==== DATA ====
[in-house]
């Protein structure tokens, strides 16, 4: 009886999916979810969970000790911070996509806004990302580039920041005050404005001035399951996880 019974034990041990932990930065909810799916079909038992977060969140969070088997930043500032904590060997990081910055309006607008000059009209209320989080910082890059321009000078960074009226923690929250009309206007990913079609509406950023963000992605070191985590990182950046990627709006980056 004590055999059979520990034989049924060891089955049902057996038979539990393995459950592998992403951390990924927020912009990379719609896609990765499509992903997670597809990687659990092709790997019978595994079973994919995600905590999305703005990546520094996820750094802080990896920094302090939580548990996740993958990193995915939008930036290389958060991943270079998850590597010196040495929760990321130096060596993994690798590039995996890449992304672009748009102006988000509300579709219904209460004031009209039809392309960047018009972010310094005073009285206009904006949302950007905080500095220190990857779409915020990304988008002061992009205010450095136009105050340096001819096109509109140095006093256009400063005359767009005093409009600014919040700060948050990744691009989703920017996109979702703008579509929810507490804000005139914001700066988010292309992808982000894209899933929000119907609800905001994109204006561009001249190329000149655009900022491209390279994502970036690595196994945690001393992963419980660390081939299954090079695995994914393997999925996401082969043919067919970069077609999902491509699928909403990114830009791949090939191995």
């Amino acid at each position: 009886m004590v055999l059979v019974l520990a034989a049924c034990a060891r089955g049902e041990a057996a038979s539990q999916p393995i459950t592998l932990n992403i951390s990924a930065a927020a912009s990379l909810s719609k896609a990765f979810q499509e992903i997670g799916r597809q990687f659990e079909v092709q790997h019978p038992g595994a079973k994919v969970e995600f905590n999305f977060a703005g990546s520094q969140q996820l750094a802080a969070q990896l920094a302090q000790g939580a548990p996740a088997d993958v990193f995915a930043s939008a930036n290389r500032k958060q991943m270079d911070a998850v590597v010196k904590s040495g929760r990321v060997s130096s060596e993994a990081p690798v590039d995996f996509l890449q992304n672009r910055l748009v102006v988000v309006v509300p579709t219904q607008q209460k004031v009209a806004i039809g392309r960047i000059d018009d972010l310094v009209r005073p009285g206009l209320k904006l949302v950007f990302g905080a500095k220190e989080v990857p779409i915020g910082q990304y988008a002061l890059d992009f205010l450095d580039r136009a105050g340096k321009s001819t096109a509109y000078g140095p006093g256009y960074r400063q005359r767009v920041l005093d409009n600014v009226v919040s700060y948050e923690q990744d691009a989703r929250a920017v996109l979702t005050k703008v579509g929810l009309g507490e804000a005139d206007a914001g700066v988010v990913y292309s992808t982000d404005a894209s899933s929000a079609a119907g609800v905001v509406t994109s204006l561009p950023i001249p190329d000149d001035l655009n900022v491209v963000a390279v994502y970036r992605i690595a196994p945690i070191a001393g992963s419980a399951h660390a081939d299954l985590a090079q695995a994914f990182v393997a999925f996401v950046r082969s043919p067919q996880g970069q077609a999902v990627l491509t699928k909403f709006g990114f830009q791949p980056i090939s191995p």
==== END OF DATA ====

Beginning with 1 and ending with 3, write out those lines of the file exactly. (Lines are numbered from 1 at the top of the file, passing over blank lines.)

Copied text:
[in-house]
């Protein structure tokens, strides 16, 4: 009886999916979810969970000790911070996509806004990302580039920041005050404005001035399951996880 019974034990041990932990930065909810799916079909038992977060969140969070088997930043500032904590060997990081910055309006607008000059009209209320989080910082890059321009000078960074009226923690929250009309206007990913079609509406950023963000992605070191985590990182950046990627709006980056 004590055999059979520990034989049924060891089955049902057996038979539990393995459950592998992403951390990924927020912009990379719609896609990765499509992903997670597809990687659990092709790997019978595994079973994919995600905590999305703005990546520094996820750094802080990896920094302090939580548990996740993958990193995915939008930036290389958060991943270079998850590597010196040495929760990321130096060596993994690798590039995996890449992304672009748009102006988000509300579709219904209460004031009209039809392309960047018009972010310094005073009285206009904006949302950007905080500095220190990857779409915020990304988008002061992009205010450095136009105050340096001819096109509109140095006093256009400063005359767009005093409009600014919040700060948050990744691009989703920017996109979702703008579509929810507490804000005139914001700066988010292309992808982000894209899933929000119907609800905001994109204006561009001249190329000149655009900022491209390279994502970036690595196994945690001393992963419980660390081939299954090079695995994914393997999925996401082969043919067919970069077609999902491509699928909403990114830009791949090939191995």
């Amino acid at each position: 009886m004590v055999l059979v019974l520990a034989a049924c034990a060891r089955g049902e041990a057996a038979s539990q999916p393995i459950t592998l932990n992403i951390s990924a930065a927020a912009s990379l909810s719609k896609a990765f979810q499509e992903i997670g799916r597809q990687f659990e079909v092709q790997h019978p038992g595994a079973k994919v969970e995600f905590n999305f977060a703005g990546s520094q969140q996820l750094a802080a969070q990896l920094a302090q000790g939580a548990p996740a088997d993958v990193f995915a930043s939008a930036n290389r500032k958060q991943m270079d911070a998850v590597v010196k904590s040495g929760r990321v060997s130096s060596e993994a990081p690798v590039d995996f996509l890449q992304n672009r910055l748009v102006v988000v309006v509300p579709t219904q607008q209460k004031v009209a806004i039809g392309r960047i000059d018009d972010l310094v009209r005073p009285g206009l209320k904006l949302v950007f990302g905080a500095k220190e989080v990857p779409i915020g910082q990304y988008a002061l890059d992009f205010l450095d580039r136009a105050g340096k321009s001819t096109a509109y000078g140095p006093g256009y960074r400063q005359r767009v920041l005093d409009n600014v009226v919040s700060y948050e923690q990744d691009a989703r929250a920017v996109l979702t005050k703008v579509g929810l009309g507490e804000a005139d206007a914001g700066v988010v990913y292309s992808t982000d404005a894209s899933s929000a079609a119907g609800v905001v509406t994109s204006l561009p950023i001249p190329d000149d001035l655009n900022v491209v963000a390279v994502y970036r992605i690595a196994p945690i070191a001393g992963s419980a399951h660390a081939d299954l985590a090079q695995a994914f990182v393997a999925f996401v950046r082969s043919p067919q996880g970069q077609a999902v990627l491509t699928k909403f709006g990114f830009q791949p980056i090939s191995p």